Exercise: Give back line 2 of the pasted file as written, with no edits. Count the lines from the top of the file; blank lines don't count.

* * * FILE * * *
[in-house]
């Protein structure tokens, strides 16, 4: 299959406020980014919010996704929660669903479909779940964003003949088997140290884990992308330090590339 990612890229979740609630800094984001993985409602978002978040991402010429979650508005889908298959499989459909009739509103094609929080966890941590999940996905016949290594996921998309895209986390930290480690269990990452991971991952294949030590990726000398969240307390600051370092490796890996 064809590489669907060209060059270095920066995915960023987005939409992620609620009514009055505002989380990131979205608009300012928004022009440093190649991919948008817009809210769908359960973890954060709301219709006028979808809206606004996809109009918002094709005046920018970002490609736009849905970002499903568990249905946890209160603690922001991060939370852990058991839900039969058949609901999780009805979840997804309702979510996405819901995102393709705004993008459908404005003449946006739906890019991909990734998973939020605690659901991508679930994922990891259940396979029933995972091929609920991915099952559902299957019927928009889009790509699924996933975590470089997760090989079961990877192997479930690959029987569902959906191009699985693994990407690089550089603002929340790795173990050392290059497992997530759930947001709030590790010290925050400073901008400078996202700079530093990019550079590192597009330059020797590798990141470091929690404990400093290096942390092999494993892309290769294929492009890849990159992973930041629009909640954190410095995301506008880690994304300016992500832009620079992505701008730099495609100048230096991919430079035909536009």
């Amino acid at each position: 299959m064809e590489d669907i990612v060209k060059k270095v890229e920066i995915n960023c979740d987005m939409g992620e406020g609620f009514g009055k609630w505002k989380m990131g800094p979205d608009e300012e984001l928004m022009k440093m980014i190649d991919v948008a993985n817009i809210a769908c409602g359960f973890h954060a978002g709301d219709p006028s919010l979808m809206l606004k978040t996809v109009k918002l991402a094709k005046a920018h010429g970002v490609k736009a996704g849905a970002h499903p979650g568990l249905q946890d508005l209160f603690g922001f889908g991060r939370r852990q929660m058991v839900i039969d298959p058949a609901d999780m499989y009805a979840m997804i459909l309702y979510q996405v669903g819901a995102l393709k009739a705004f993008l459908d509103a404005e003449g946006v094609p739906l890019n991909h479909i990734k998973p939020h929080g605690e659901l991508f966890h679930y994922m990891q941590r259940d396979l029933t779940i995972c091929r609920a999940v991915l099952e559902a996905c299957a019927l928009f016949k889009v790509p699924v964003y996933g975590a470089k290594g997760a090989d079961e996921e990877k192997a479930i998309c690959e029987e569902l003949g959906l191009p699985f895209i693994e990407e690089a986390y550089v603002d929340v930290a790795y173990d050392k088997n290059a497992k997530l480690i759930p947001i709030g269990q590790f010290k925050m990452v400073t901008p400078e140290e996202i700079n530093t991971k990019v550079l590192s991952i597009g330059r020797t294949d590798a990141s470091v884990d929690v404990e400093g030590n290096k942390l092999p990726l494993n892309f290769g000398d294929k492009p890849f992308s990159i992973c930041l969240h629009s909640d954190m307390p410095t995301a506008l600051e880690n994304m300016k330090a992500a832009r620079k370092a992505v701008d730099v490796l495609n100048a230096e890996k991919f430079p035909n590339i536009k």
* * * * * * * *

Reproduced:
């Protein structure tokens, strides 16, 4: 299959406020980014919010996704929660669903479909779940964003003949088997140290884990992308330090590339 990612890229979740609630800094984001993985409602978002978040991402010429979650508005889908298959499989459909009739509103094609929080966890941590999940996905016949290594996921998309895209986390930290480690269990990452991971991952294949030590990726000398969240307390600051370092490796890996 064809590489669907060209060059270095920066995915960023987005939409992620609620009514009055505002989380990131979205608009300012928004022009440093190649991919948008817009809210769908359960973890954060709301219709006028979808809206606004996809109009918002094709005046920018970002490609736009849905970002499903568990249905946890209160603690922001991060939370852990058991839900039969058949609901999780009805979840997804309702979510996405819901995102393709705004993008459908404005003449946006739906890019991909990734998973939020605690659901991508679930994922990891259940396979029933995972091929609920991915099952559902299957019927928009889009790509699924996933975590470089997760090989079961990877192997479930690959029987569902959906191009699985693994990407690089550089603002929340790795173990050392290059497992997530759930947001709030590790010290925050400073901008400078996202700079530093990019550079590192597009330059020797590798990141470091929690404990400093290096942390092999494993892309290769294929492009890849990159992973930041629009909640954190410095995301506008880690994304300016992500832009620079992505701008730099495609100048230096991919430079035909536009």